7 January 1994
Dear Mr. Chretien,
I write to express an urgent concern of the Toronto Chapter of Science for Peace and request immediate attention. In mid January the Executive Board of the World Health Organization (WHO) — on which Canada has a seat — will meet. Organizations backing the World Court Project (WCP), about which we wrote to you on 23 Nov. 1993, are worried that the major nuclear powers, the United States, the United Kingdom, and France, will seek then to convince the Board not to proceed at the International Court of Justice with its legal case concerning nuclear weapons. That case, which was set in motion by a resolution passed at the 46^th^ World Health Assembly last May, seeks an advisory opinion on a vital question: “In view of the health and environmental effects, would the use of nuclear weapons by a State in war or other armed conflict be a breach of its obligations under international law including the WHO constitution?”
We ask you now to instruct Canada’s delegate to the WHO Executive Board to resist any attempts to force the withdrawal or postponement of this legal action. Canada has an honourable history of refusal to have nuclear weapons, which is solidly based on Canadians’ realistic appraisal of the horrors of nuclear war as well as humanitarian moral revulsion. We look to your government to give voice to this stance.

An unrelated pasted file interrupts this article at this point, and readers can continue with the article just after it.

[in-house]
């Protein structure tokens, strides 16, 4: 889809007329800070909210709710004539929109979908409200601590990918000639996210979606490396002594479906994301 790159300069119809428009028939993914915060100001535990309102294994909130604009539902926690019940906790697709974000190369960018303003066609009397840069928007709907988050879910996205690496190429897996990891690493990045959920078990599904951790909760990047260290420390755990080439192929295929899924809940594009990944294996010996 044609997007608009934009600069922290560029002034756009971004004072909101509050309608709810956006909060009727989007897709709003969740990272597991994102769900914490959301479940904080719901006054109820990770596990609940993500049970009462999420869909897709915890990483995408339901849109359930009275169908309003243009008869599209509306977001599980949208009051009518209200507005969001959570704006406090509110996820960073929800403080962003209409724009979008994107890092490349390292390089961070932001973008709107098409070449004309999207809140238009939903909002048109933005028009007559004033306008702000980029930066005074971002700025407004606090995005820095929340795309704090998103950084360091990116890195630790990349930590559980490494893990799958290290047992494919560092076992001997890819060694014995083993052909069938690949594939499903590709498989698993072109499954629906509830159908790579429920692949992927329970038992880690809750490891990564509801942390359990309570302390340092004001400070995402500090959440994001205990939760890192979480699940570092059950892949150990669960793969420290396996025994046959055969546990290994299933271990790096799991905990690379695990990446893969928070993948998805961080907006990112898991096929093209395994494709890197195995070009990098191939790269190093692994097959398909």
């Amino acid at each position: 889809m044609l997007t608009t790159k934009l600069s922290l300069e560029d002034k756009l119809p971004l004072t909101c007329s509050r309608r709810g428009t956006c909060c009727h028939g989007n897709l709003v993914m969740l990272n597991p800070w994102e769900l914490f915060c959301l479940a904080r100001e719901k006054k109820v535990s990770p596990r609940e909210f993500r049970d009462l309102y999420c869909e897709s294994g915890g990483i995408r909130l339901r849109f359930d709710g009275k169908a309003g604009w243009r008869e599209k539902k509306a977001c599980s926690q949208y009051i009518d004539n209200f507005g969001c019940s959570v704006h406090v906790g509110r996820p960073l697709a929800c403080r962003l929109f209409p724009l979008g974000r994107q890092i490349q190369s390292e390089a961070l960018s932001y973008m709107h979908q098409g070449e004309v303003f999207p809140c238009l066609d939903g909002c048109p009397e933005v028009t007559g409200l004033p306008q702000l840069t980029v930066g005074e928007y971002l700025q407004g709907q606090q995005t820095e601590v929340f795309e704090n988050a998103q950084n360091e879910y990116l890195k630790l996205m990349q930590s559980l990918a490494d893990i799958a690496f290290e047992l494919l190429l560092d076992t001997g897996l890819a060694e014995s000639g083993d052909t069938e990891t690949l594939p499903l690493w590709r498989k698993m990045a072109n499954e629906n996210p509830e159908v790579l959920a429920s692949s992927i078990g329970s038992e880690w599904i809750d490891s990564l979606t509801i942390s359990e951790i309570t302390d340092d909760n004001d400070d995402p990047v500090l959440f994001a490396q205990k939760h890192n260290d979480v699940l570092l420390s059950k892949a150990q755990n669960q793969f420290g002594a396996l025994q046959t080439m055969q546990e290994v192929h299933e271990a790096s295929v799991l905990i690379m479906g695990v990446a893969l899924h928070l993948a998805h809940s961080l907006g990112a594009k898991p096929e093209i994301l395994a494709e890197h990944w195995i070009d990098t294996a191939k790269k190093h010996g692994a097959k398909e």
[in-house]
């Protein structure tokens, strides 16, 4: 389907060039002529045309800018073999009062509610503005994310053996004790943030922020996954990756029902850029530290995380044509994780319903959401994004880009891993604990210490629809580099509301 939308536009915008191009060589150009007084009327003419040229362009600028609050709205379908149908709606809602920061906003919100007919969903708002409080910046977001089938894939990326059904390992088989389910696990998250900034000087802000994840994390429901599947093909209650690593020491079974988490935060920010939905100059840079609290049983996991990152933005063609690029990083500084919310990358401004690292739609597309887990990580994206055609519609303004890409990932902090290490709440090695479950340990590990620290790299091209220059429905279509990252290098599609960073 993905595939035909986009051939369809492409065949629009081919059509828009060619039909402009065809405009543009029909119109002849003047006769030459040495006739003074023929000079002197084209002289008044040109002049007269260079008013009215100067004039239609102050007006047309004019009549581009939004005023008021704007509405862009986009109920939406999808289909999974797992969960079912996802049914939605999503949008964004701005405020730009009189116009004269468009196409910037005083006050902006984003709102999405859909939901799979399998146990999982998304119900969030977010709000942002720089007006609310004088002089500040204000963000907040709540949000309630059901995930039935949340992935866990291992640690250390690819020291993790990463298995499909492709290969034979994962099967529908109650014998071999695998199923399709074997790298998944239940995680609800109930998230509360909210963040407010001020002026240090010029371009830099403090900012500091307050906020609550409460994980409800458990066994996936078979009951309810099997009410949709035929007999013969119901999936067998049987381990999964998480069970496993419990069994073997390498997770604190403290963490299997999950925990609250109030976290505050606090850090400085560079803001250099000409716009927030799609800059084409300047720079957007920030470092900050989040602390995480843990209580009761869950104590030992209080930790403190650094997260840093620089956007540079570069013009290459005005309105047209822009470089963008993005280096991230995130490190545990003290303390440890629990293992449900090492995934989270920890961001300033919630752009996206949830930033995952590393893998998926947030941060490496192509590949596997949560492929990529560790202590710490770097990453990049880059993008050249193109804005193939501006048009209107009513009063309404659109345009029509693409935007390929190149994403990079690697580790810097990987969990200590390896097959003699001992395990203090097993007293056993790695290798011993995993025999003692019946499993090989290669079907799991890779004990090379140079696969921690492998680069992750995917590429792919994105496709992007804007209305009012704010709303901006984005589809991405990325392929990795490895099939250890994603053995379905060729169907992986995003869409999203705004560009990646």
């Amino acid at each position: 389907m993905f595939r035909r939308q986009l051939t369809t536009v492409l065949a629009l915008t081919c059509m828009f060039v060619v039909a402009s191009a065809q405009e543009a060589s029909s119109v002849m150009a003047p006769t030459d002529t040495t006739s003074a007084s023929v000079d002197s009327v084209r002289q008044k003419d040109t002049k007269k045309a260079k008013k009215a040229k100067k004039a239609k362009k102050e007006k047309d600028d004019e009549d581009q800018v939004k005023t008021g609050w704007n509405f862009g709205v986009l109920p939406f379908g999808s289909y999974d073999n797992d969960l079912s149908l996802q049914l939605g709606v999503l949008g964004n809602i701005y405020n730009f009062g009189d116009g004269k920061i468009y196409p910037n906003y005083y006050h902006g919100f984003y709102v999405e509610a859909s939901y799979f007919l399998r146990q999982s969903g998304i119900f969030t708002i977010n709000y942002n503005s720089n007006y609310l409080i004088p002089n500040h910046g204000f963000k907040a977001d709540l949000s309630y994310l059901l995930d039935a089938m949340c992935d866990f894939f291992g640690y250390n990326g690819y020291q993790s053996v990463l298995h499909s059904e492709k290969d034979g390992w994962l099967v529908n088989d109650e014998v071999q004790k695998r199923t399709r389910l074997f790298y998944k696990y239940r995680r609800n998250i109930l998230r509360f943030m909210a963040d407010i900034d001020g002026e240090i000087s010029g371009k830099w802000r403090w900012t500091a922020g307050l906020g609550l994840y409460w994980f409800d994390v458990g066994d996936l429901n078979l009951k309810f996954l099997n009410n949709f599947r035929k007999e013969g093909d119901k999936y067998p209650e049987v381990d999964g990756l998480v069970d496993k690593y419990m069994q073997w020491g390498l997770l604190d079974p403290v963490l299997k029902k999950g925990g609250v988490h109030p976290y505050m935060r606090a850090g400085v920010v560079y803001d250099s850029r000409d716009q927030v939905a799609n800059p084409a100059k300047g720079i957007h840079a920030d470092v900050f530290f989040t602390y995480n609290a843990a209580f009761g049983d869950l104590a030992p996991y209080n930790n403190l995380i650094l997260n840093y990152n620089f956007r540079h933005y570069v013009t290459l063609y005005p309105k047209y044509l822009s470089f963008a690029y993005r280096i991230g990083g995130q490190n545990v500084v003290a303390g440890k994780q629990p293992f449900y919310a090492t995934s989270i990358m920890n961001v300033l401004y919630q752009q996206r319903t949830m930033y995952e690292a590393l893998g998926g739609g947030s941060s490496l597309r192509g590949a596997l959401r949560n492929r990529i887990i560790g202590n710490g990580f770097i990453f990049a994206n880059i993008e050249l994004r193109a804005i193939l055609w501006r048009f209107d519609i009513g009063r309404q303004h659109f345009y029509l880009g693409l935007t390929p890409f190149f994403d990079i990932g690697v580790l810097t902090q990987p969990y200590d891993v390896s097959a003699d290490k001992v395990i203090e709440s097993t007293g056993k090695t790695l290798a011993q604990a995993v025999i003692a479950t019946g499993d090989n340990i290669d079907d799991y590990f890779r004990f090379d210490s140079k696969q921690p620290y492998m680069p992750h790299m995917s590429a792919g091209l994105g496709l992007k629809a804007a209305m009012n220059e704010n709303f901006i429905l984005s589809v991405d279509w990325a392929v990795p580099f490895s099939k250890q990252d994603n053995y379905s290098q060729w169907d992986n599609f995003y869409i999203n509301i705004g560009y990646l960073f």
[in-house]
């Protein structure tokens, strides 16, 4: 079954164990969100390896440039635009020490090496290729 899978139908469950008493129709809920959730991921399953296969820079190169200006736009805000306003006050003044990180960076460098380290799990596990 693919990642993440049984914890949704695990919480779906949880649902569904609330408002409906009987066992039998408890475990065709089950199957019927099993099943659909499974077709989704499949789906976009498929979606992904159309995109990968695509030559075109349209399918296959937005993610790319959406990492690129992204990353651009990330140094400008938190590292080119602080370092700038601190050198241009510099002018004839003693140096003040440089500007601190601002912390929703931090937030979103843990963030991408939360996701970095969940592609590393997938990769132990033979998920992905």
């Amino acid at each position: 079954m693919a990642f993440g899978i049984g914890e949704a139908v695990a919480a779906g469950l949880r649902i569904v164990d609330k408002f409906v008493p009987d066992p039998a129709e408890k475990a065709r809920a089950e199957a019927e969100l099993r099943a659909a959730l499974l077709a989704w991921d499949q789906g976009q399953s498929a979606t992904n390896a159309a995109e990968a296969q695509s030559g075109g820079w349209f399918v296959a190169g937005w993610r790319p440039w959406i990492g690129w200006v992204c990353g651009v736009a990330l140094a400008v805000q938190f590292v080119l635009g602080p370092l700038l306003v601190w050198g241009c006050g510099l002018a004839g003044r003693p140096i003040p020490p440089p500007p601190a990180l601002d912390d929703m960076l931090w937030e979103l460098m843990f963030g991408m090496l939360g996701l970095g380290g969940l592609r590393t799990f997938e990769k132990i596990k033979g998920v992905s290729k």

Canada’s support for the WHO WCP case is needed. Pressure from the U.S., the U.K., resulted, in November, in the deferral and then withdrawal by the Non-aligned Movement nations of their WCP motion at the United Nations General Assembly. It would be tragic if this ill-conceived, destructive pressure were to cut short the WHO initiative. We reiterate the claim we made in our November letter to you: Canadian citizens expect their government to make every effort to move the great powers in the only direction that will lead to enhanced world security. Canada belongs with the nations committed to take all possible steps towards nuclear disarmament.
You yourself expressed some support for the WCP before the election. Canada could usefully present a brief to the ICJ in support of the position that nuclear weapons should be considered illegal under international law. SfP further urges you to set the process in motion to develop such a brief.
Chair, Science for Peace,
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